Will the Olympics Mark the end of the Oil and Commodity Boom?

Like all bubbles, this one has been led by cries of "its different this time." Is it?

The commodity bubble.  You cannot discuss it without discussing China.  This emerging economy is craving commodities and assets from all around the world.  The same cries that drive every bubble are there - "this time is different".  The numbers support it.  Hundreds of millions of Chinese are moving from an agrarian world to the cities, from the village to huge Hong Kong-like cities, from being low income producers to high income consumers, from consuming 1/40th the oil of the average American to a level much higher. 

But, economies don't emerge overnight.  They don't change from one extreme to the other in an instant.   China has had tremendous growth as a result of a massive experiment - that of a free market within a totalitarian economy.  As such, the government has acted as a buffer between the economic realitiies and the wealth that local leaders have hoped to create.  At some point, the Chinese government will no longer be able to backstop the Chinese market, to subsidize oil and to maintain growth (or even the impression of growth) at such extraordinary levels. 

Markets always have cycles.  This cycle couldn't break before the Olympics.  China will certainly show its best face at the Olympics and those who visit or watch on TV will be amazed.  But, in the aftermath, everyone will realize that there isn't a second Olympics, and that the Chinese economy like every economy is cyclical.  Most importantly, we will realize that just a China has become part of a global economy, it is not immune from the current downcycle.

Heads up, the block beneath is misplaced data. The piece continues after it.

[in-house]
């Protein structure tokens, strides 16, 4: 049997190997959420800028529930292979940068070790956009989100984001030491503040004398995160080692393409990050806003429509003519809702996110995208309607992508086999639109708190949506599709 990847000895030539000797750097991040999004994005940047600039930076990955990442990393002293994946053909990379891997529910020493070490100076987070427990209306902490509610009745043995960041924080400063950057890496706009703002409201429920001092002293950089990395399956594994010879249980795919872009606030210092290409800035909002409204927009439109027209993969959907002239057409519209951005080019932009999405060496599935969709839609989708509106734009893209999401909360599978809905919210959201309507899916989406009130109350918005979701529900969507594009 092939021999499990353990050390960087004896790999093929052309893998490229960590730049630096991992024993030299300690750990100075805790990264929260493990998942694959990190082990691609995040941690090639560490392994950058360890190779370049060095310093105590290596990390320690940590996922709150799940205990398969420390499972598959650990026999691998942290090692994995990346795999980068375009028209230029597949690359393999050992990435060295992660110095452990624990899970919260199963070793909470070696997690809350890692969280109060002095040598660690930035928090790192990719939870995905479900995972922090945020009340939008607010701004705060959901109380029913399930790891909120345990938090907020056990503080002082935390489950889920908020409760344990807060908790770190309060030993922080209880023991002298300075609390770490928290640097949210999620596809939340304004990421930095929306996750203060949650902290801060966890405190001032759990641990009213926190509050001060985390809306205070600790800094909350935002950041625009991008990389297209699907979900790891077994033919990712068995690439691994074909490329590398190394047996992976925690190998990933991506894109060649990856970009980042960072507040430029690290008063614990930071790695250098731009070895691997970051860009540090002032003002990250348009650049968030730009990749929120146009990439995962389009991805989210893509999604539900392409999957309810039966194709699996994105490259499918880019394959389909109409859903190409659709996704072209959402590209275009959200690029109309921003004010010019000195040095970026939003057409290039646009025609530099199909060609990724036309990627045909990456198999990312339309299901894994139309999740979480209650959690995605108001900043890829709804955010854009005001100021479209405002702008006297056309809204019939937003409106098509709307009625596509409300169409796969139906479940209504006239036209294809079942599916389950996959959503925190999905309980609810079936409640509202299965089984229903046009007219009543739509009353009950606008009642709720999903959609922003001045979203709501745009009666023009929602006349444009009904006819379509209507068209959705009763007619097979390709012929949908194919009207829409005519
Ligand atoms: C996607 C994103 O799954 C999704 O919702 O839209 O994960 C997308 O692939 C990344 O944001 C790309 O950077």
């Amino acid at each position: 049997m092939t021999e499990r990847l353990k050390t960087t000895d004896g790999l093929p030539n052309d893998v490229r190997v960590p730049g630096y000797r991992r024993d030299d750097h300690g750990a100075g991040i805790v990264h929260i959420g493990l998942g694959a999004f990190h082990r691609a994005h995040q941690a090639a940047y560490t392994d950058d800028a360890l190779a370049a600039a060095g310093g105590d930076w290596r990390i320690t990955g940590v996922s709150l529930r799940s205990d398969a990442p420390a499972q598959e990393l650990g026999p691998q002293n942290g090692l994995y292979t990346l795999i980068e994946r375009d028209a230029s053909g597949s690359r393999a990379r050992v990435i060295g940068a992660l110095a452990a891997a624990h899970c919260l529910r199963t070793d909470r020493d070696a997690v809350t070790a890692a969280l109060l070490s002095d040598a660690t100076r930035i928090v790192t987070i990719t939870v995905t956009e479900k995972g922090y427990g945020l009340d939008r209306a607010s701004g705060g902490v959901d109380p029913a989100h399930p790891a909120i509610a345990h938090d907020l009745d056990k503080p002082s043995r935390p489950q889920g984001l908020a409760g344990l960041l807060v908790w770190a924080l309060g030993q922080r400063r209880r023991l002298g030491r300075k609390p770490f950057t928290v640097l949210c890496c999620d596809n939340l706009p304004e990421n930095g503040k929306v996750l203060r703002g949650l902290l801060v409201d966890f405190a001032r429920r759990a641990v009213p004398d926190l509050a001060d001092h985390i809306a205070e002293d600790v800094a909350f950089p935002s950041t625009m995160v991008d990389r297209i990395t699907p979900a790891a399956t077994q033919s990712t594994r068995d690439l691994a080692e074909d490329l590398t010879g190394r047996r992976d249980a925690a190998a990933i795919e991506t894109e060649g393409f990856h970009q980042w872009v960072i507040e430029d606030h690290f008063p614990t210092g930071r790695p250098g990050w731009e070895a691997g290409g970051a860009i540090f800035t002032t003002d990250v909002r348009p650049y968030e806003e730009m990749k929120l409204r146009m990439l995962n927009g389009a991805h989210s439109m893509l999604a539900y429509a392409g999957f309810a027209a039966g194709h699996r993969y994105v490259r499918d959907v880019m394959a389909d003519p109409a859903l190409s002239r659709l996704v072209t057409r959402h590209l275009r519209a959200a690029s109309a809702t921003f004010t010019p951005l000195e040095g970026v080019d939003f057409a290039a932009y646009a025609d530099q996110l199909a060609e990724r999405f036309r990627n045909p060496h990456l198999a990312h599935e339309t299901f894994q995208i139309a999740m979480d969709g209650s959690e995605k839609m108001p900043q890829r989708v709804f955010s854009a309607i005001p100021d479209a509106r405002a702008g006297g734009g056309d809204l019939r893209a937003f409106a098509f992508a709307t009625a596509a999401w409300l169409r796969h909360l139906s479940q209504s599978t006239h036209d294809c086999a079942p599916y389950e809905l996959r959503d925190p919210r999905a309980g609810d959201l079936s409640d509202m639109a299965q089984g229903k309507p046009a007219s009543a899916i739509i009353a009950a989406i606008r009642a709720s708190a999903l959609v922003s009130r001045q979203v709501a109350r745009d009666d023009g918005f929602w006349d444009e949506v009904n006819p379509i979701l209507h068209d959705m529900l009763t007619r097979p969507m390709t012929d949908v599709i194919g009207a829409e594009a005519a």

Our long term commodity, and obviously particularly oil problems, are real.  They are not going away, but will probably become more pronounced over time.  But, barring a supply disruption from Venezuela or Iran over the next few weeks, we may be about to get some relief.

 

Jason Rodgers
Jason Rodgers: Jason Rodgers was an experienced research analyst for a major bank prior to retiring to run his own investment consultancy in beautiful Lihue, Hawaii. Jason contributed articles to BestCashCow from 2008 to 2014.

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Comments

  • soczie

    August 05, 2008

    It doesn't mark the end of the boom by any stretch of the imagination. There are plenty of factors at play here beyond the growth in China, many of which you allude to. If anything, we will get more volatility.

  • Sam Cass

    August 05, 2008

    There is no doubt that there has been a commodity bubble. You just need to see how oil prices move in the opposite direction of the dollar. This is not a supply and demand reaction.

    It's just like in California when Enron manipulated the electricity market. Then, everyone was screaming that they needed more power plants and that demand was outstripping supply. Turns out it was just a bunch of speculators making a run.

    Worldwide demand is not growing as much as you think. With the US in a near recession and growth slowing in Europe, oil consumption may take its first worldwide dip in quite some time.

    Longer term there are plenty of alternatives coming onto the market from Canadian oil shale, to biofuel, to nuclear. Energy efficiency will also help.

    In 2001, analysts said it was inevitable the Nasdaq would go so 10,000 in the next couple of years. Yeah, that really happened. House prices were supposed to go up forever also, remember. Limited supply of housing and insatiable demand. We're in an oil bubble and the question is not if, but when it's going to pop.

  • Sam Cass

    August 05, 2008

    My remark is true for oil but also for other commodities.

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